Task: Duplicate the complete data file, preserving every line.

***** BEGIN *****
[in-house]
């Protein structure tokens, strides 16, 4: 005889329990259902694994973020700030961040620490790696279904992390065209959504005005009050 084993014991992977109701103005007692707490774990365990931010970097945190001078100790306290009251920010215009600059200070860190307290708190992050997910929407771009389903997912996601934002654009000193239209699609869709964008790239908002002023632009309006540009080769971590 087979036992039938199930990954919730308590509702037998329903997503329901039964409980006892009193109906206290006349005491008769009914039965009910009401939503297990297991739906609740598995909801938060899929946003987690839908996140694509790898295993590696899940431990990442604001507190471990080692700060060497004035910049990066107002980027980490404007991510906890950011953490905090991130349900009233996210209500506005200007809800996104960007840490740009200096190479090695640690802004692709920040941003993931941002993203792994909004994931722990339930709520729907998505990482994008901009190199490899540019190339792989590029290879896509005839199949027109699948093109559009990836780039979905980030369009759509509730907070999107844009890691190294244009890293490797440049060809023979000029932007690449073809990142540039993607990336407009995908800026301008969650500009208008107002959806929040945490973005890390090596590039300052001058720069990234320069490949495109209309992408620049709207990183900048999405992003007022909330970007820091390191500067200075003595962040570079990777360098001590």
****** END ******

[in-house]
């Protein structure tokens, strides 16, 4: 005889329990259902694994973020700030961040620490790696279904992390065209959504005005009050 084993014991992977109701103005007692707490774990365990931010970097945190001078100790306290009251920010215009600059200070860190307290708190992050997910929407771009389903997912996601934002654009000193239209699609869709964008790239908002002023632009309006540009080769971590 087979036992039938199930990954919730308590509702037998329903997503329901039964409980006892009193109906206290006349005491008769009914039965009910009401939503297990297991739906609740598995909801938060899929946003987690839908996140694509790898295993590696899940431990990442604001507190471990080692700060060497004035910049990066107002980027980490404007991510906890950011953490905090991130349900009233996210209500506005200007809800996104960007840490740009200096190479090695640690802004692709920040941003993931941002993203792994909004994931722990339930709520729907998505990482994008901009190199490899540019190339792989590029290879896509005839199949027109699948093109559009990836780039979905980030369009759509509730907070999107844009890691190294244009890293490797440049060809023979000029932007690449073809990142540039993607990336407009995908800026301008969650500009208008107002959806929040945490973005890390090596590039300052001058720069990234320069490949495109209309992408620049709207990183900048999405992003007022909330970007820091390191500067200075003595962040570079990777360098001590």